The streets of the Bolivian capital La Paz have changed, as have the faces of power. Previously untold stories of colonisation and hardships are now being told, often in the form of colourful murals lining the main thoroughfares of the city.
In Evo Morales the country has its first indigenous president and he has made promoting indigenous languages a part of his agenda. Indeed, 75 per cent of Bolivia's population is indigenous. Still, many feel that speaking languages such as Aymara publicly signals low class and backwardness.
"When I'm on stage I see a bit of admiration from the public," says musician Rufino Machaca Mamani. "But if I speak Aymara with my friends, they will discriminate. They think that I'm a peasant and an Indian."
However, culture is the first step to changing perceptions of Aymara and other indigenous languages. A lot of modern music is now being made and sung with lyrics in languages previously excluded from the public discourse.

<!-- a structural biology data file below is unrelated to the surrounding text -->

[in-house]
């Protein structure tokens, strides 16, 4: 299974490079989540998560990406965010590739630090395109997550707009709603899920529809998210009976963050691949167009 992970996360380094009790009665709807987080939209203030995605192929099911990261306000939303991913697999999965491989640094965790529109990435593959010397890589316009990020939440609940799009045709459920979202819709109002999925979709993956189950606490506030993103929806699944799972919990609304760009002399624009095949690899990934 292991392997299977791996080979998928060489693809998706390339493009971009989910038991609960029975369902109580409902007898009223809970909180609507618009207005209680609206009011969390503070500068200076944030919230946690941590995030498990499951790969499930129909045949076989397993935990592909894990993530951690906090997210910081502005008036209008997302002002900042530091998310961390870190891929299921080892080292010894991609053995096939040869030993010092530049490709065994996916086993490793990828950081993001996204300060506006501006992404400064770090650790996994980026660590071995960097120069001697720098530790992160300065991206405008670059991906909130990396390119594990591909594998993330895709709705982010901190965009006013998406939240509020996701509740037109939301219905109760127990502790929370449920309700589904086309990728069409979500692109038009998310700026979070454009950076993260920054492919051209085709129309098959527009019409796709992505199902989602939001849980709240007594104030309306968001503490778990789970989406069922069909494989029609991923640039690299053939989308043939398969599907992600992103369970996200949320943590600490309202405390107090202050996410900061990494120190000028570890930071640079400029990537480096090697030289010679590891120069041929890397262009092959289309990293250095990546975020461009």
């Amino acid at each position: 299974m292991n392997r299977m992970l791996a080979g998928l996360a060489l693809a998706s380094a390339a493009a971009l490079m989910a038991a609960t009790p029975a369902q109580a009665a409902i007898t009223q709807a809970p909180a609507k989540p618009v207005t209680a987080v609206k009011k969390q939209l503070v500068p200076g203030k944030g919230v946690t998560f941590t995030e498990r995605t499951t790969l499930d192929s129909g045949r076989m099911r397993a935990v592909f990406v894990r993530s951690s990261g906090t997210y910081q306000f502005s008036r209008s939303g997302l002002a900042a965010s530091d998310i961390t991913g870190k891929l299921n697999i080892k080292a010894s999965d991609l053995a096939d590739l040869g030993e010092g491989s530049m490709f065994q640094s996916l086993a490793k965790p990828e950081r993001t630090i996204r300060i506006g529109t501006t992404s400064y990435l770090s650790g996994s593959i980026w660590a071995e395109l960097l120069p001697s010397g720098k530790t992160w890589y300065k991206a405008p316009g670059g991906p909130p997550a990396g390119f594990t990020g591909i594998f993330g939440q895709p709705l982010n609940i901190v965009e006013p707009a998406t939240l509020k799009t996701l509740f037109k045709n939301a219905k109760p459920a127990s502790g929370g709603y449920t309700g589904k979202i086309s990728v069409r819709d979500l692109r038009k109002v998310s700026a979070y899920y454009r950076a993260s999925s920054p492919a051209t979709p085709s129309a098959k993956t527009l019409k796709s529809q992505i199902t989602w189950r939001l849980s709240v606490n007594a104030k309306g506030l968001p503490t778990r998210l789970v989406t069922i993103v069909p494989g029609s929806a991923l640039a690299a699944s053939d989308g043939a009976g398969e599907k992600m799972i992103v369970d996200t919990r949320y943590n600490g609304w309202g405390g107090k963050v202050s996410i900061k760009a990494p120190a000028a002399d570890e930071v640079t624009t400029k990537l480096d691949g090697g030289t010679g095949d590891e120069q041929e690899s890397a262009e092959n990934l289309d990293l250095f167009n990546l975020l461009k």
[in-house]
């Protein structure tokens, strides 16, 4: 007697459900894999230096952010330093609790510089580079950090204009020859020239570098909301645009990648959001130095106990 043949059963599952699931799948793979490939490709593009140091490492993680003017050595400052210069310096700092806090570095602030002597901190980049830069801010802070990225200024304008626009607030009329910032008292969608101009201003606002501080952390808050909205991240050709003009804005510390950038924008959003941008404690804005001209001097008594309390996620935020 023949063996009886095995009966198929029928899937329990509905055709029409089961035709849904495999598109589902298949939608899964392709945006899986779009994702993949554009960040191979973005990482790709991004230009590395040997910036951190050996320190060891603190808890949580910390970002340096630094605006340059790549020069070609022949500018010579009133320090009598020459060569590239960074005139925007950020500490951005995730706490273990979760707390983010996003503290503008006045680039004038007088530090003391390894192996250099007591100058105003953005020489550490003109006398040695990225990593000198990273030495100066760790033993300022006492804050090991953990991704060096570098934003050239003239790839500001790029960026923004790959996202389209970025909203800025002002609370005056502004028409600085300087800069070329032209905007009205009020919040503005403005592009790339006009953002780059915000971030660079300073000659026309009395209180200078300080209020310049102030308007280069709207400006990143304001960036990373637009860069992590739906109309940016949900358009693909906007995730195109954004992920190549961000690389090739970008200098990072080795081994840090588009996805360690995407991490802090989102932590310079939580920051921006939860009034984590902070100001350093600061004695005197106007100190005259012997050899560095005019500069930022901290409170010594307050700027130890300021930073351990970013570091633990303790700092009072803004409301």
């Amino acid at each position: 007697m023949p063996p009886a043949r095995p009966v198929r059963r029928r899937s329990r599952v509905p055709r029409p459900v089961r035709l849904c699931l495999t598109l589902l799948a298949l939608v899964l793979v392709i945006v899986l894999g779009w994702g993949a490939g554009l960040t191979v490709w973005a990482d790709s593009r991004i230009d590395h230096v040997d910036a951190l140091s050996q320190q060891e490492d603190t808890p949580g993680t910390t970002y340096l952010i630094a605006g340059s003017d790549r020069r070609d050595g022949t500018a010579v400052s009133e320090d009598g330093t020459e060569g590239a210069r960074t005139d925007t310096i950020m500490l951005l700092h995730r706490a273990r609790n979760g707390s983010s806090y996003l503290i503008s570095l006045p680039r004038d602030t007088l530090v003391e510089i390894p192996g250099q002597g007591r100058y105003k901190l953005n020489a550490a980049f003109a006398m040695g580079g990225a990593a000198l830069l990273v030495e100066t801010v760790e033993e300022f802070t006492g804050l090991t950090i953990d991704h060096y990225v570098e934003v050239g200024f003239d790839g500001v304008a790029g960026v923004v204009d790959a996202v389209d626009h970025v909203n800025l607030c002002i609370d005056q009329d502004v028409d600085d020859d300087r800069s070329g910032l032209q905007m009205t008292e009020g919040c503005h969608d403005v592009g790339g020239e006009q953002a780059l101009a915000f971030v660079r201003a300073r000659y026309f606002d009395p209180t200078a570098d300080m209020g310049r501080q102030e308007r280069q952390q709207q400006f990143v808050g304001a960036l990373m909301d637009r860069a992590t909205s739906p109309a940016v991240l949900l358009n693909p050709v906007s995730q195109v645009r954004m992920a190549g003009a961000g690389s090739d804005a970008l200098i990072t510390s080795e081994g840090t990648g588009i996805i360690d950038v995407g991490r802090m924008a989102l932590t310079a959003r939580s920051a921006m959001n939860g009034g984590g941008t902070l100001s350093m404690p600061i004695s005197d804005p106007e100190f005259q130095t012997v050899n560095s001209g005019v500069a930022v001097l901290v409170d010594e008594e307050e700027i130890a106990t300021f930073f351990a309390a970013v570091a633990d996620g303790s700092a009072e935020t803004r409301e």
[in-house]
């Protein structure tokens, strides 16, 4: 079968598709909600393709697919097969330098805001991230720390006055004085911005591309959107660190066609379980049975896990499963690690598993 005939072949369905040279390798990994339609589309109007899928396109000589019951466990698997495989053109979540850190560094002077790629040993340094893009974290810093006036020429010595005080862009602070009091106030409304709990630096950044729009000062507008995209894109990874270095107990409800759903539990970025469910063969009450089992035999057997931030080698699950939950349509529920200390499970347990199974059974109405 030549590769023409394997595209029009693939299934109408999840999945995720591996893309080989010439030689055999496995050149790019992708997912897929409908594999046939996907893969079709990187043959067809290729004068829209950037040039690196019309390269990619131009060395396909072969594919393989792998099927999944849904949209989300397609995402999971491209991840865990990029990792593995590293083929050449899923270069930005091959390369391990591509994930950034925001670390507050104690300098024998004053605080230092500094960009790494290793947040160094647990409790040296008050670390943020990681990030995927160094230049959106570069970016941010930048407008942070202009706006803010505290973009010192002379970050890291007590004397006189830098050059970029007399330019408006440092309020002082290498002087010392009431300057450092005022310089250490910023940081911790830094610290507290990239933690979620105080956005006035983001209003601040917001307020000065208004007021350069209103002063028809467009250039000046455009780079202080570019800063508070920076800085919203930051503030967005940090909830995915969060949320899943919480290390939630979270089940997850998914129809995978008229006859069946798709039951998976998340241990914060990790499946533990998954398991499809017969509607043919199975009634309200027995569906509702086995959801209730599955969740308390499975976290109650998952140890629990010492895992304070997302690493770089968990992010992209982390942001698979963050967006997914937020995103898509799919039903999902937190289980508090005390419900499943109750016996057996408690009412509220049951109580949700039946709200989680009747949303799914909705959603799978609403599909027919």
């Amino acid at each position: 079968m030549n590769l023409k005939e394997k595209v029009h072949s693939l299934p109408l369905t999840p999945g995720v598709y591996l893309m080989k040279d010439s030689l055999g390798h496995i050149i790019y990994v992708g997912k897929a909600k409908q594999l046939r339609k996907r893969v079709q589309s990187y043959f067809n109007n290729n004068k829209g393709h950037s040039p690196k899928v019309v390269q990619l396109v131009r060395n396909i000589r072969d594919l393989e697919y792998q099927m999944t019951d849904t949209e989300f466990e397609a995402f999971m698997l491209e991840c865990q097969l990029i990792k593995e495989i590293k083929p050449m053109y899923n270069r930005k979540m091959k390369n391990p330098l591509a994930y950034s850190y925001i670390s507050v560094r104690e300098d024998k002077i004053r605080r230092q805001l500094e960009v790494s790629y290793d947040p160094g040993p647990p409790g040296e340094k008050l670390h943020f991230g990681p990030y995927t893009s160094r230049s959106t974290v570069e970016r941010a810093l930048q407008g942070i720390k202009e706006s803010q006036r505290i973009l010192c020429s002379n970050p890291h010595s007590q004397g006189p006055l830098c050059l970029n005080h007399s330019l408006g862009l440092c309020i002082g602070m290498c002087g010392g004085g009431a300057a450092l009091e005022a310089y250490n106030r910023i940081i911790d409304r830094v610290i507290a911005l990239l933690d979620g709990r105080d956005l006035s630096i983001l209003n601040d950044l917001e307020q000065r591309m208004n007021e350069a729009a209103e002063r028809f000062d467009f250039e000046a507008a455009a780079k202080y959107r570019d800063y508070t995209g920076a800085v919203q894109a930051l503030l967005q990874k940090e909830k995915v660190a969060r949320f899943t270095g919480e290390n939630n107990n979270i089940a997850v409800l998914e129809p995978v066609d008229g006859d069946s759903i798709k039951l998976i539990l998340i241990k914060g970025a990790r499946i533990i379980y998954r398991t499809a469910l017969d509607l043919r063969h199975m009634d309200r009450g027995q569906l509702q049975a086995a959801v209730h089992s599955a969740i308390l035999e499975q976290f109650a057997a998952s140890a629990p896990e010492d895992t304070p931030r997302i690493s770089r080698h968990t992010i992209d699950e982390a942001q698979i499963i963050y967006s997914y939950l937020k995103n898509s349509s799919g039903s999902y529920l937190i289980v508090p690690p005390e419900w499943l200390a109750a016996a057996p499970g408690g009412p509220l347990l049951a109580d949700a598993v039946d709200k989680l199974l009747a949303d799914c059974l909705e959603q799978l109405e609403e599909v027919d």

Aymara rapper Abraham Bohorquez says: "We do hip-hop, and at the same time we reclaim the cultural identity of our communities. Five years ago, many young people were ashamed of being Aymara or Quechua."
In Bolivia, the movement for change from within is starting with pride.
Every 14 days a language dies. Follow the people battling to save theirs.
Living the Language can be seen on Al Jazeera English each week at the following times GMT: Tuesday: 2230; Wednesday: 0930; Thursday: 0330; Friday: 1630; Saturday: 2230; Sunday: 0930; Monday: 0330
- Australia: The Aboriginal People - from April 17
- Guatemala: The Maya - from April 24
- Canada: The Ktunaxa - from May 01
- Bolivia: The Aymara - from May 08
- New Zealand: The Maori - from May 15
- Over the Airwaves - from May 22